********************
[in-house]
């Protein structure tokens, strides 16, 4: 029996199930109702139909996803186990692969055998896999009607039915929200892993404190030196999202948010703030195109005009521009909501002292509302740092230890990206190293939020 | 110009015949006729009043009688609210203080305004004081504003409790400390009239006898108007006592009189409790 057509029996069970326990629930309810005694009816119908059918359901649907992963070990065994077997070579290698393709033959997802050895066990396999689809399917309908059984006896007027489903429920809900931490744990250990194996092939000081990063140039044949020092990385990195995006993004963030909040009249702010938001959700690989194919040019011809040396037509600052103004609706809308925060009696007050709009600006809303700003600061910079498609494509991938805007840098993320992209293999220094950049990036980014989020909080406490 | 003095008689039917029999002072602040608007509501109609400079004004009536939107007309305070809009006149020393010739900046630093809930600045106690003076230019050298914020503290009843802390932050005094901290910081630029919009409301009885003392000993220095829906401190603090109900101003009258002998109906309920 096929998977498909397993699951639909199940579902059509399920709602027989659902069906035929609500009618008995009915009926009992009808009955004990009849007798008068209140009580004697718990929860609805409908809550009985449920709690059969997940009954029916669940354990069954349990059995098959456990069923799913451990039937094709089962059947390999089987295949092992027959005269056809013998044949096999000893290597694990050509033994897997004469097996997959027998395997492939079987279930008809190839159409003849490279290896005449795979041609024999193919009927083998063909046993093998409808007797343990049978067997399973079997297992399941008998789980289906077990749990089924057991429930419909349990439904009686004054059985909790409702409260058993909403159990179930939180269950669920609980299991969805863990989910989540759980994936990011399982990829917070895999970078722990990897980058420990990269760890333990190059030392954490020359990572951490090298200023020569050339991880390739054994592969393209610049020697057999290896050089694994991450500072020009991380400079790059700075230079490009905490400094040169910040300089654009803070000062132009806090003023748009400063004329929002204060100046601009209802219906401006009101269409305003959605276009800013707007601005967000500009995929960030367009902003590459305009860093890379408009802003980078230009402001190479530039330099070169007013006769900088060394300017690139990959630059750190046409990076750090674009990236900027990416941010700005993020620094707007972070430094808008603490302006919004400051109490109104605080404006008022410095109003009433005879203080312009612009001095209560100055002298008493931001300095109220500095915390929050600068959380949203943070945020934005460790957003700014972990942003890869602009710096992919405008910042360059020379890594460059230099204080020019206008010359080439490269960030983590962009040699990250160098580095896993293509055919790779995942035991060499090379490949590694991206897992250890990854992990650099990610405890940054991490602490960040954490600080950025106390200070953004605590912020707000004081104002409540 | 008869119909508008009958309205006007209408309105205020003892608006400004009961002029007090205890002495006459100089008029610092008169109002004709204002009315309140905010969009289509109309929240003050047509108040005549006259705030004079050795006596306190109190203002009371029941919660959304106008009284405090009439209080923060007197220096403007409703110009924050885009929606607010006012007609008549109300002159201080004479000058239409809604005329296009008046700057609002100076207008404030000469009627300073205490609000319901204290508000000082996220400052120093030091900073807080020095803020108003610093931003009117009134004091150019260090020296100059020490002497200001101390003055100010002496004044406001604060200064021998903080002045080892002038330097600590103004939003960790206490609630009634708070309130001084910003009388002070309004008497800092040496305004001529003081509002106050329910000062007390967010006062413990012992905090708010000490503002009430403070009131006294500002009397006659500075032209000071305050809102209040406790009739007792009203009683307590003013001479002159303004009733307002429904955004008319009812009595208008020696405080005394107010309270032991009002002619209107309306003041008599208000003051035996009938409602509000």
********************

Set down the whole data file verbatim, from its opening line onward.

[in-house]
């Protein structure tokens, strides 16, 4: 029996199930109702139909996803186990692969055998896999009607039915929200892993404190030196999202948010703030195109005009521009909501002292509302740092230890990206190293939020 | 110009015949006729009043009688609210203080305004004081504003409790400390009239006898108007006592009189409790 057509029996069970326990629930309810005694009816119908059918359901649907992963070990065994077997070579290698393709033959997802050895066990396999689809399917309908059984006896007027489903429920809900931490744990250990194996092939000081990063140039044949020092990385990195995006993004963030909040009249702010938001959700690989194919040019011809040396037509600052103004609706809308925060009696007050709009600006809303700003600061910079498609494509991938805007840098993320992209293999220094950049990036980014989020909080406490 | 003095008689039917029999002072602040608007509501109609400079004004009536939107007309305070809009006149020393010739900046630093809930600045106690003076230019050298914020503290009843802390932050005094901290910081630029919009409301009885003392000993220095829906401190603090109900101003009258002998109906309920 096929998977498909397993699951639909199940579902059509399920709602027989659902069906035929609500009618008995009915009926009992009808009955004990009849007798008068209140009580004697718990929860609805409908809550009985449920709690059969997940009954029916669940354990069954349990059995098959456990069923799913451990039937094709089962059947390999089987295949092992027959005269056809013998044949096999000893290597694990050509033994897997004469097996997959027998395997492939079987279930008809190839159409003849490279290896005449795979041609024999193919009927083998063909046993093998409808007797343990049978067997399973079997297992399941008998789980289906077990749990089924057991429930419909349990439904009686004054059985909790409702409260058993909403159990179930939180269950669920609980299991969805863990989910989540759980994936990011399982990829917070895999970078722990990897980058420990990269760890333990190059030392954490020359990572951490090298200023020569050339991880390739054994592969393209610049020697057999290896050089694994991450500072020009991380400079790059700075230079490009905490400094040169910040300089654009803070000062132009806090003023748009400063004329929002204060100046601009209802219906401006009101269409305003959605276009800013707007601005967000500009995929960030367009902003590459305009860093890379408009802003980078230009402001190479530039330099070169007013006769900088060394300017690139990959630059750190046409990076750090674009990236900027990416941010700005993020620094707007972070430094808008603490302006919004400051109490109104605080404006008022410095109003009433005879203080312009612009001095209560100055002298008493931001300095109220500095915390929050600068959380949203943070945020934005460790957003700014972990942003890869602009710096992919405008910042360059020379890594460059230099204080020019206008010359080439490269960030983590962009040699990250160098580095896993293509055919790779995942035991060499090379490949590694991206897992250890990854992990650099990610405890940054991490602490960040954490600080950025106390200070953004605590912020707000004081104002409540 | 008869119909508008009958309205006007209408309105205020003892608006400004009961002029007090205890002495006459100089008029610092008169109002004709204002009315309140905010969009289509109309929240003050047509108040005549006259705030004079050795006596306190109190203002009371029941919660959304106008009284405090009439209080923060007197220096403007409703110009924050885009929606607010006012007609008549109300002159201080004479000058239409809604005329296009008046700057609002100076207008404030000469009627300073205490609000319901204290508000000082996220400052120093030091900073807080020095803020108003610093931003009117009134004091150019260090020296100059020490002497200001101390003055100010002496004044406001604060200064021998903080002045080892002038330097600590103004939003960790206490609630009634708070309130001084910003009388002070309004008497800092040496305004001529003081509002106050329910000062007390967010006062413990012992905090708010000490503002009430403070009131006294500002009397006659500075032209000071305050809102209040406790009739007792009203009683307590003013001479002159303004009733307002429904955004008319009812009595208008020696405080005394107010309270032991009002002619209107309306003041008599208000003051035996009938409602509000």